Whether it is yourself, a loved one, or anyone else, you might have a hard time believing and accepting that you, or they, have diabetes. You may feel
This is normal and most people feel these emotions when they find out they have diabetes. Be sure to share these feelings with your loved ones & support structure that surrounds you, remember you’re not alone, and don’t worry, there is great hope. With careful management of this disorder, people can live long healthy lives that are very fulfilled, granted they remain committed their well-being.
We assume you have come to this site hoping for high-quality information that is up-to-date, not oversimplified yet easy to understand, accurate, unbiased without a vested interest in product sales that may slant the information, & resourced from recognized persons or organizations in the field, all on a simple & easy to navigate the site. Health-info.org represents an organization that is dedicated to being this special source of health information on the internet.
Be advised that internet sources of health information should be considered additional, not a substitute for consultation from qualified health professionals. Before instituting any major changes to your diet, lifestyle, physical activity, medicines, or supplements, please talk with a health professional so there may be proper monitoring of progress or adverse effects.
any disorder of the metabolism causing excessive thirst and the production of large volumes of urine.
(the most common form of the disease) is a disorder in which blood levels of glucose (a simple sugar created by the metabolism or the body’s process of breaking down of carbohydrates, i.e. fruits, vegetables, grains) are abnormally high because the body doesn’t release or use insulin (a hormone produced by the pancreas) adequately. The oxidation or metabolism of these sugars from carbohydrates is the major source of energy for the human body.
Doctors often use the full name diabetes mellitus, rather than diabetes alone, to distinguish this disorder from diabetes insipidus, a relatively rare disease.
Blood sugar (glucose) levels vary throughout the day, rising after a meal and returning to normal within 2 hours. Blood sugar levels are normally between 70 and 110 milligrams per deciliter (mg/dL) of blood in the morning after an overnight fast. They are usually lower than 120 to 140 mg/dL 2 hours after eating foods or drinking liquids containing sugar or other carbohydrates. Normal levels tend to increase slightly but progressively after age 50, especially in people who are sedentary.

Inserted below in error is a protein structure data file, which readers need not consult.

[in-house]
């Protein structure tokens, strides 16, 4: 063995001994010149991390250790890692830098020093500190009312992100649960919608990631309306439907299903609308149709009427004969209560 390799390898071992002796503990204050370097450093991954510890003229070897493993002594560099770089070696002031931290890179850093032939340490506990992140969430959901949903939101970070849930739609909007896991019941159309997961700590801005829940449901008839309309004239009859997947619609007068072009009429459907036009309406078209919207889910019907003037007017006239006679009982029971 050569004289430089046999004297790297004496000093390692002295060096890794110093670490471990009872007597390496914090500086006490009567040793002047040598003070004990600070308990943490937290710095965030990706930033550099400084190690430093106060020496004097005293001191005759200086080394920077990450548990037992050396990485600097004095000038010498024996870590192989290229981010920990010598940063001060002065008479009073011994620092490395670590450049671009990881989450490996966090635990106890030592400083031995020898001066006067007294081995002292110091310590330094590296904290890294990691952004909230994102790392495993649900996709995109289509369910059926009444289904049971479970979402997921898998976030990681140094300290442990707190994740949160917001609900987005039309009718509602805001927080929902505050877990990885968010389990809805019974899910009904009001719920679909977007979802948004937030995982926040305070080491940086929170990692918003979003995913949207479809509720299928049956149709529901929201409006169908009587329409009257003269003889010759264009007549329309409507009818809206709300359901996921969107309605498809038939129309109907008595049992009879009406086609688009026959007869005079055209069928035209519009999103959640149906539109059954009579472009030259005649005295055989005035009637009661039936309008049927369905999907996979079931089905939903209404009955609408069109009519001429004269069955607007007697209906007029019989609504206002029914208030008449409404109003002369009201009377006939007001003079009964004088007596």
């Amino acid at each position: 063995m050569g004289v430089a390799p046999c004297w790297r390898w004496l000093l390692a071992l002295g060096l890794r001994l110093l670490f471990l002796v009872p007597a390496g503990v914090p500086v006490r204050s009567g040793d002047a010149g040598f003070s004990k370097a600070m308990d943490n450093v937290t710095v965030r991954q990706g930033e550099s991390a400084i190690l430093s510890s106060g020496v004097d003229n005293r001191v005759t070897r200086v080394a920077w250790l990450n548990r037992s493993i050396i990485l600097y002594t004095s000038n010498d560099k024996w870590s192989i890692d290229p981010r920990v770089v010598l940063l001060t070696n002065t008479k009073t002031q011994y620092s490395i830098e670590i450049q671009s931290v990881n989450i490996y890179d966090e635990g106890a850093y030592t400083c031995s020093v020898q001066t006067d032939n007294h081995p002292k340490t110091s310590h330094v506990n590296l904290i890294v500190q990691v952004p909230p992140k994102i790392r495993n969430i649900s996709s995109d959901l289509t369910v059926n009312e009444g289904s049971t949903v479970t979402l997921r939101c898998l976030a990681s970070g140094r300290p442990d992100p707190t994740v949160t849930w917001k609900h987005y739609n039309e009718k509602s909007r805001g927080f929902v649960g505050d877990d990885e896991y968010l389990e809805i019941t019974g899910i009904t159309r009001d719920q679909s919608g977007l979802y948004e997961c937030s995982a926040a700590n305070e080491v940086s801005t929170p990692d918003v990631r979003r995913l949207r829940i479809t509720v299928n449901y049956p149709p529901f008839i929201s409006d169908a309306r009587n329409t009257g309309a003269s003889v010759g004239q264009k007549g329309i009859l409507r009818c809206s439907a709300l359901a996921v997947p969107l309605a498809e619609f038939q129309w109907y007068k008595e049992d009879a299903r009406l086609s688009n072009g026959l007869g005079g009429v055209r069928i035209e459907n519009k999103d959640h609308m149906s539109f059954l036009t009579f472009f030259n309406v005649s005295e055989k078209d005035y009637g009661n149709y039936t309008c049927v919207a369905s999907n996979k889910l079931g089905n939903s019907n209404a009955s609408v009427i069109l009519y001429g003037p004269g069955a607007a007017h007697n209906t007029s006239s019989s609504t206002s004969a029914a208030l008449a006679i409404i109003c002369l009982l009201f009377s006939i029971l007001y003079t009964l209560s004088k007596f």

Insulin, a hormone released from the pancreas, is the primary substance responsible for maintaining appropriate blood sugar levels. Insulin allows glucose to be transported into cells so that they can produce energy or store the glucose until it’s needed. The rise in blood sugar levels after eating or drinking stimulates the pancreas to produce insulin, preventing a greater rise in blood sugar levels and causing them to fall gradually. Because muscles use glucose for energy, blood sugar levels can also fall during physical activity.
Type 1 diabetes, no one knows what causes type 1 diabetes, but it is known that it occurs when the pancreas (a gland needed in the digestive process) no longer produces any or very little insulin. The body needs insulin to use sugar obtained from food for energy. Approximately 10 percent of people with diabetes have type 1 diabetes.
Type 2 diabetes occurs when the pancreas does not produce enough insulin or when the body does not use the insulin that is produced effectively. 90 percent of people with diabetes have type 2.
Read More: Cayenne Pepper
Gestational diabetes is a temporary condition that occurs during pregnancy. It affects two to four percent of all pregnancies with an increased risk of developing diabetes for both mother and child.
Diabetes is a leading cause of death by disease worldwide. If not recognized or improperly managed, the high levels of blood glucose (sugar) can slowly damage both the small and large blood vessels in the body, possibly resulting in many serious health complications such as heart disease, which is two to four times more common in people with diabetes than without, it is also a leading cause of adult blindness & kidney disease. At least 50% of all limb amputations not due to traumatic injury are due to diabetes, and diabetes is now considered to be a major cause of erectile dysfunction (male sexual organ problems).
With careful management, these complications can be delayed and even prevented. The first step in preventing the onset of these complications is recognizing the signs & symptoms that may indicate you have diabetes.
Some of the risk factors that may contribute to the development of diabetes are:
- age 45 or over,
- overweight (especially around your abdomen or belly),
- member of a higher-risk group (Aboriginal peoples, Hispanic, Asian or African),
- have a parent, brother or sister with diabetes,
- have given birth to a baby that weighed over 4 kg (9 lbs) at birth, or have had gestational diabetes (diabetes during pregnancy),
- high cholesterol or other fats in the blood,
- higher-than-normal blood glucose levels,
- high blood pressure or heart disease.
It is recommended to have routine screening every three years for everyone age 45 or over and screening every year for individuals with other risk factors.